When someone is angry, quite often our immediate reaction is to tell them to calm down. However, have you ever noticed that telling someone to calm down can actually make them angrier?
In this blog, I’m going to discuss the reasons why some people get angry, and share some strategies to help prevent future outbursts.
Many of us have been in this situation:
The anger stimulus could have been many different things: an upsetting email, Microsoft Word’s AutoCorrect feature, Manchester United losing a match you had a bet on, or pictures of an ex-partner on Facebook. Whatever it was, the ancient “fight” response has been activated and blood is pumping through your body. You find yourself in what seems like a uncontrollable rage. However, the belief that anger is uncontrollable in some situations is largely a myth!
One of the most common misconceptions about anger is that it is best to “let it all out”. This comes from the faulty reasoning that pressure builds up inside of us, and screaming, kicking and shouting is necessary to release it. The truth (according to the latest scientific findings) is that screaming, kicking, shouting or acting out in other ways only makes a person’s anger problem worse in the long term! I am now going to discuss one reason why many people get angry, and provide an effective way for dealing with some types of anger.
We all react differently to frustrating and difficult situations. Many of us burst out in anger. A lot of anger outbursts happen due to our internal rules being broken. These rules can be due to moral or ethical reasoning. For example, when you hear about someone being cruel to a child. This anger may be justified, and is therefore difficult to address. However, some of our “rules” are much less clear cut. These are rules that have been created (or learned from family, friends or colleagues) about how we feel the world SHOULD work.
Consider this example: a few weeks ago I was taking a bus from the airport, and the driver was being very rude to me and everyone else. I was little upset, and found myself thinking “the driver SHOULD be more helpful to me and the other passengers”. Another passenger was also upset by the driver’s behaviour, and got in a heated argument. It actually escalated to a point where they were both yelling at each other. Almost certainly, the driver was motivated by SHOULD statements of his own. For example, “everyone SHOULD sit down so I can catch up on my schedule!”. Both parties felt violated, but was it really worth the outbursts?
One of the ideas behind cognitive behaviour therapy (CBT) is to identify and challenge or modify unhelpful thinking patterns, including these SHOULD thoughts.
Let’s look at some more examples of should statements, and consider advantages and disadvantages of believing them:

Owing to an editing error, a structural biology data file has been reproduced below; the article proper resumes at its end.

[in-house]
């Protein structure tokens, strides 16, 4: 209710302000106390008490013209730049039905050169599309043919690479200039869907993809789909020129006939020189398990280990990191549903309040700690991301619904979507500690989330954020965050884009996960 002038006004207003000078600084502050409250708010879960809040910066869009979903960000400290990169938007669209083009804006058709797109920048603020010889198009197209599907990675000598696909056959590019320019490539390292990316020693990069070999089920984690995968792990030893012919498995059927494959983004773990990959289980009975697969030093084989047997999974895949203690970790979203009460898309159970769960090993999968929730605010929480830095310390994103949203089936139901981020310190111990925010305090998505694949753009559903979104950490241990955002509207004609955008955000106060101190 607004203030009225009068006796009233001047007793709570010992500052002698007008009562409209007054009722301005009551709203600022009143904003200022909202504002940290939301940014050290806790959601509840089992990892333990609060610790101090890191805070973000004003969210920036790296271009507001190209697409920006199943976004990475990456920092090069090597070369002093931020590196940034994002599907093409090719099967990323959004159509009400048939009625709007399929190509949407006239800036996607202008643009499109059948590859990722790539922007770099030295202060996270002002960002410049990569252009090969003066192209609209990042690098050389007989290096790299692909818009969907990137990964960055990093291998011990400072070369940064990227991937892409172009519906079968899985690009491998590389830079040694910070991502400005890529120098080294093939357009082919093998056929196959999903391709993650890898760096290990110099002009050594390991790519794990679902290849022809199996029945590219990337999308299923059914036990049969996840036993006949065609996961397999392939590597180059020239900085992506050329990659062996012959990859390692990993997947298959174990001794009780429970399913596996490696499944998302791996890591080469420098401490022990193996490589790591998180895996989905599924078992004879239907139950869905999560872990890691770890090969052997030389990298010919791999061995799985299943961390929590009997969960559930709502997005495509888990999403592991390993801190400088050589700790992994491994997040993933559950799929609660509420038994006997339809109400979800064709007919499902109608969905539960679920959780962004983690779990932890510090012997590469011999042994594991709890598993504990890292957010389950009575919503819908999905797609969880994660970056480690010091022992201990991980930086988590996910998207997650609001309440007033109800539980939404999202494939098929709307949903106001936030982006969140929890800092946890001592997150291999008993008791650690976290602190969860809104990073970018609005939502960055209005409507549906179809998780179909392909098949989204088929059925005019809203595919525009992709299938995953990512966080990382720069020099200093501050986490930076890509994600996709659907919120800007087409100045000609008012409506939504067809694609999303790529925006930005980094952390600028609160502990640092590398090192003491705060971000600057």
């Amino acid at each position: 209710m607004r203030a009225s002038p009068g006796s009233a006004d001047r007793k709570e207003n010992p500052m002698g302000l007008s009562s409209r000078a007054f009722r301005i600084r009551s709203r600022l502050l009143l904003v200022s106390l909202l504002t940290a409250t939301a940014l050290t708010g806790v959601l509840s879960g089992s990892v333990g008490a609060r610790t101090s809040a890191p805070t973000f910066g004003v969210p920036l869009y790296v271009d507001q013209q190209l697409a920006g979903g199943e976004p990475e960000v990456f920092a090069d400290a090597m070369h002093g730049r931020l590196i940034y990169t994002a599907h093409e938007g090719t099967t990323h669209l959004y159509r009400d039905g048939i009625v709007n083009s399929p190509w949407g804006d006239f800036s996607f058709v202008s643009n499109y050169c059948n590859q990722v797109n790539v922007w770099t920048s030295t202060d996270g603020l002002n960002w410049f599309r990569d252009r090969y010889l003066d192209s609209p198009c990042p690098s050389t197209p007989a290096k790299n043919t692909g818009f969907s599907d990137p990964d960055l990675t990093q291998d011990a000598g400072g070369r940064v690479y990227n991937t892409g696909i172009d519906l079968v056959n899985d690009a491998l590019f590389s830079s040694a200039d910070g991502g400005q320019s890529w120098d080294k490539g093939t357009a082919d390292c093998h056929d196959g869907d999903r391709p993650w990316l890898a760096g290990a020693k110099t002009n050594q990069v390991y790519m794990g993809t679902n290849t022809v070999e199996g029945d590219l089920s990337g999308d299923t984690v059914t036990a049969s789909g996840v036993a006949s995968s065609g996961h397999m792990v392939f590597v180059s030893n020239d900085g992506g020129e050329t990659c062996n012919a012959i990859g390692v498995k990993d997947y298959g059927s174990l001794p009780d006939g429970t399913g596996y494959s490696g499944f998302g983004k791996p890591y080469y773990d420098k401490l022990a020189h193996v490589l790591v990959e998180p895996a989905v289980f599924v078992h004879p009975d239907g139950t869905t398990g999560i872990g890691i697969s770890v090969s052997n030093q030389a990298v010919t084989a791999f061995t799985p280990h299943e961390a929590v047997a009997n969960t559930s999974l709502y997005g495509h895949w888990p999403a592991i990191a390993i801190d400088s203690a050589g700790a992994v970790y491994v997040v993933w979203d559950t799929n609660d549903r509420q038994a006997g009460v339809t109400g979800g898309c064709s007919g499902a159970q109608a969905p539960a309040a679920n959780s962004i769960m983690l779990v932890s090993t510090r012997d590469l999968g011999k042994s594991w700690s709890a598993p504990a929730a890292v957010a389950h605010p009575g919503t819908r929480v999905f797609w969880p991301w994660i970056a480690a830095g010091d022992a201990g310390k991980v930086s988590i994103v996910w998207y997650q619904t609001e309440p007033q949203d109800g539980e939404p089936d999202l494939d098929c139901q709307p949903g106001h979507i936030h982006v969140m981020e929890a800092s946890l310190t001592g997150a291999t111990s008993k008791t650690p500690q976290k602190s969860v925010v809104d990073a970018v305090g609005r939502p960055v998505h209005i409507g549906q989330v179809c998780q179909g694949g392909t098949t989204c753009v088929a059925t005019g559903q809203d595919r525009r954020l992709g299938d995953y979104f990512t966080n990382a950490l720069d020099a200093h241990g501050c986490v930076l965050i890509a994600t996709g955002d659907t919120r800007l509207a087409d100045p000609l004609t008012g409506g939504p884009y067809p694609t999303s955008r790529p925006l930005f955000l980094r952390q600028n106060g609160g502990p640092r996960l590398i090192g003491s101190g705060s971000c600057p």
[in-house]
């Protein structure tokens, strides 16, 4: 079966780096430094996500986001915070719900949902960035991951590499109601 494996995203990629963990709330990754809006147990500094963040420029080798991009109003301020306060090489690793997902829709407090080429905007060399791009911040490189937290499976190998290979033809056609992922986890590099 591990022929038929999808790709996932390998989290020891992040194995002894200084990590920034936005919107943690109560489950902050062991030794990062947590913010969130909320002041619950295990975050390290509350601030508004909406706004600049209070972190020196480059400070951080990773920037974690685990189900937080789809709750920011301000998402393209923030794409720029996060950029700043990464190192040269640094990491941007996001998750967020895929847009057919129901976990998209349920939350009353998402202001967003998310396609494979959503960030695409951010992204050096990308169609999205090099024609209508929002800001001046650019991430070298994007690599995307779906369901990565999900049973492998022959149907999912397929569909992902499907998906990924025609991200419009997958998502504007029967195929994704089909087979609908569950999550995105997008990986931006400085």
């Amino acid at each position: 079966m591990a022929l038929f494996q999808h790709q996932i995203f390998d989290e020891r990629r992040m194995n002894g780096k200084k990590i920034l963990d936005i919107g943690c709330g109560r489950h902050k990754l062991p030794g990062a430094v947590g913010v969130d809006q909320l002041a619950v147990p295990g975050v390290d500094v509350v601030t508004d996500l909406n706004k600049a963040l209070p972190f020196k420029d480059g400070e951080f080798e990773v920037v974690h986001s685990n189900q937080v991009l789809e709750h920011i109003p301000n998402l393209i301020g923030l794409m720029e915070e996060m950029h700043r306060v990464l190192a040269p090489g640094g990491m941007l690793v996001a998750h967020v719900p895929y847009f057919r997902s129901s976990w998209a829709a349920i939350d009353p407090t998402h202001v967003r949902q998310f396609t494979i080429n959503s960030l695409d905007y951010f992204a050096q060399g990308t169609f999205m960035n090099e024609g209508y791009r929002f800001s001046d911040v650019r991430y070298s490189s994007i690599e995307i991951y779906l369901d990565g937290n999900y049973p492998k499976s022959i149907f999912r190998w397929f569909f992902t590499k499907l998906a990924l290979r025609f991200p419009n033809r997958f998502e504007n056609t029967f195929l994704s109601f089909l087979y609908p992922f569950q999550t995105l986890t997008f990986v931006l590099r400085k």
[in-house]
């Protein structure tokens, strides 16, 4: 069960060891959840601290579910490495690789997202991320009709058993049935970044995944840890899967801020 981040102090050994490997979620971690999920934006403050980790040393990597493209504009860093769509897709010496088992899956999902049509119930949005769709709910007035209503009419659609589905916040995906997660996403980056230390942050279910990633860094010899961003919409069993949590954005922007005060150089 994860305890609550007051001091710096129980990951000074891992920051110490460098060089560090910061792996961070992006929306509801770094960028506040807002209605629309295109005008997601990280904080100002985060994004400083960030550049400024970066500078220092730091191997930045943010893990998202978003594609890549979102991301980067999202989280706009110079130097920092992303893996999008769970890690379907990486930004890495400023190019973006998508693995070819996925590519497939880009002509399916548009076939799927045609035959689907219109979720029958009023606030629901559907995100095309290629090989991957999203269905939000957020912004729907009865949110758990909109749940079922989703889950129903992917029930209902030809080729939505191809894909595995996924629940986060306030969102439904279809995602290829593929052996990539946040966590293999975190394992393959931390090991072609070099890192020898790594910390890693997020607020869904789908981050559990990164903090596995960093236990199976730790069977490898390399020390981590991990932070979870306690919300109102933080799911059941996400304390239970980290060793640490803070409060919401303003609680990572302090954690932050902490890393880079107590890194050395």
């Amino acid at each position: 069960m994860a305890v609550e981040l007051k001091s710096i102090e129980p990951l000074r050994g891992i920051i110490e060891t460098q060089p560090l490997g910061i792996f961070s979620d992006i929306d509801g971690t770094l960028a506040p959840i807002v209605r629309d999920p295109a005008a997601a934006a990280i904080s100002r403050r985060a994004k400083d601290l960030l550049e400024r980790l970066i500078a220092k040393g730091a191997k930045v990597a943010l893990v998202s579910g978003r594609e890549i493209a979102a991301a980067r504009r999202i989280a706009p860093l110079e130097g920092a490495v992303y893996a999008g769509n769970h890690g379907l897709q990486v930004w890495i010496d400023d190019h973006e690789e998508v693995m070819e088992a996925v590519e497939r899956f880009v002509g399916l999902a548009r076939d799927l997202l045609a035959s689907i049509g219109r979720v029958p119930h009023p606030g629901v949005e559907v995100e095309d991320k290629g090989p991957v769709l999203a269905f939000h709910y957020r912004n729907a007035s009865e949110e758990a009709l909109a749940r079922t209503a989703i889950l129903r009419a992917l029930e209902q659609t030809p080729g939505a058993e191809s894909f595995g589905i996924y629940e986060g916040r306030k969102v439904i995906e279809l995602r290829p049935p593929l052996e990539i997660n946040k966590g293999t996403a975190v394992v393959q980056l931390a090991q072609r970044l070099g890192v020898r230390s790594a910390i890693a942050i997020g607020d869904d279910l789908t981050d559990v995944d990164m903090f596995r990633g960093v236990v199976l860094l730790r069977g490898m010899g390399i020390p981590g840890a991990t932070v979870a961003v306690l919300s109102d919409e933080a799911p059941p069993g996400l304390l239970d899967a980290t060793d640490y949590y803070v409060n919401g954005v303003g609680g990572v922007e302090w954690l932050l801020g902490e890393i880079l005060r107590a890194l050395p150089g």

Everyone should always treat me nicely
|I will be happy when I am treated nicely.
||A major disadvantage of this ‘should’ is that it is unrealistic. It is a fact that some people are rude and inconsiderate. If I think that all people should treat me nicely, I will become infuriated every single time it doesn’t happen. I will experience anger and frustration regularly. This thought is actually making me upset.
Dropping a belief like this is not an easy task. We all have a sense of justice in our head, encoded by our internal rules. However, unfortunately the world isn’t always a fair place. For example, some people are too entitled, selfish or narcissistic to care about the impact they are having on other people. Therefore, it is inevitable that we will encounter people who do not treat us nicely. In fact, we should actually EXPECT it to happen from time to time. If something happens that we are expecting, we are a lot less likely to get angry because of it, and we can learn to think of better strategies to deal with it.
I should always say “yes” to requests from others
|Immediately after I say “yes” to other people’s requests I feel relieved to get them off my back.
||I will probably be taken advantage of in my personal and professional relationships. I will end up doing lots of things that I really would prefer to avoid. I will end up feeling overburdened. I will end up bitter and resentful of the demands of others.
Once again, this example shows how an internal rule can end up causing unnecessary distress. On the surface it seems reasonable, but if interpreted too strictly, it can lead to anger. For example, it may lead you to expect everyone else to always say “yes” to you, and may cause distress when this turns out not to be so.
Incidentally, SHOULD statements, and a deeper discussion about their role in your mood, are the topic of Part 5 of the AI-Therapy treatment program. The program also identifies your specific SHOULD thoughts, and formulates a CBT intervention to target them.
Back to the original question regarding anger myths and facts: how can you prevent outbursts? In the short term, try not to allow yourself to “let it loose”, as this can lead to a pattern of learned behaviour that is only supporting the anger response. It is better to step back, and try to remove yourself from the situation until the anger wave has passed. Every time you successfully stop an outburst before it happens, the better you become at it. Practice, practice, practice.
In the long term, you should take a close look at your internal rules (i.e. your SHOULD statements). It is very likely that some of these are underpinning your anger. Once you have identified your SHOULDs, CBT can be used to target them.
The world isn’t always a fair place, and it never will be. We can do our best to make it a better place, but we can’t always control the actions of others. However, you can learn to control your reactions to perceived wrongs.
Fjola Helgadottir, PhD, MClinPsych, is a clinical psychologist, a senior research clinician at the University of Oxford, and is a co-creator of AI-Therapy.com, an online CBT treatment program for overcoming social anxiety